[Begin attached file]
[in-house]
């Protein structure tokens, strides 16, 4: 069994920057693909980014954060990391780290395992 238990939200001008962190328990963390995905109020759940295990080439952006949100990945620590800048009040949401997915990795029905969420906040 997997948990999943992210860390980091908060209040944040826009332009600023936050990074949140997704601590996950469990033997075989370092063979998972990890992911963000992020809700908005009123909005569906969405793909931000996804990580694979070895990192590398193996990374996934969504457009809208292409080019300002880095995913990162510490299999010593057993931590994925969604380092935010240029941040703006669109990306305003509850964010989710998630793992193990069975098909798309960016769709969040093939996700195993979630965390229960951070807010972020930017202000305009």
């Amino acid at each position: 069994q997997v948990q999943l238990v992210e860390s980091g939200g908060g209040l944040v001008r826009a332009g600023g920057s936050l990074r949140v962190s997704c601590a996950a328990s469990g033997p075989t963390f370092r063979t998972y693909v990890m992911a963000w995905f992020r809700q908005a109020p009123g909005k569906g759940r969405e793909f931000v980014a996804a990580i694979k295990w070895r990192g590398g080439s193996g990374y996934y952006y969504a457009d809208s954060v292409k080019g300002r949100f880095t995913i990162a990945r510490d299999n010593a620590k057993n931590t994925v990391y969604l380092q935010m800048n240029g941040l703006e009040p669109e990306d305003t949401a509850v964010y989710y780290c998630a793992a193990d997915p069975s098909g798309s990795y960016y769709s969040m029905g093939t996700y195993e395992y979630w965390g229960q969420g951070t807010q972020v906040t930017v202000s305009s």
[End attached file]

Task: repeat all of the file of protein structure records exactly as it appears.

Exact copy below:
[in-house]
């Protein structure tokens, strides 16, 4: 069994920057693909980014954060990391780290395992 238990939200001008962190328990963390995905109020759940295990080439952006949100990945620590800048009040949401997915990795029905969420906040 997997948990999943992210860390980091908060209040944040826009332009600023936050990074949140997704601590996950469990033997075989370092063979998972990890992911963000992020809700908005009123909005569906969405793909931000996804990580694979070895990192590398193996990374996934969504457009809208292409080019300002880095995913990162510490299999010593057993931590994925969604380092935010240029941040703006669109990306305003509850964010989710998630793992193990069975098909798309960016769709969040093939996700195993979630965390229960951070807010972020930017202000305009």
């Amino acid at each position: 069994q997997v948990q999943l238990v992210e860390s980091g939200g908060g209040l944040v001008r826009a332009g600023g920057s936050l990074r949140v962190s997704c601590a996950a328990s469990g033997p075989t963390f370092r063979t998972y693909v990890m992911a963000w995905f992020r809700q908005a109020p009123g909005k569906g759940r969405e793909f931000v980014a996804a990580i694979k295990w070895r990192g590398g080439s193996g990374y996934y952006y969504a457009d809208s954060v292409k080019g300002r949100f880095t995913i990162a990945r510490d299999n010593a620590k057993n931590t994925v990391y969604l380092q935010m800048n240029g941040l703006e009040p669109e990306d305003t949401a509850v964010y989710y780290c998630a793992a193990d997915p069975s098909g798309s990795y960016y769709s969040m029905g093939t996700y195993e395992y979630w965390g229960q969420g951070t807010q972020v906040t930017v202000s305009s």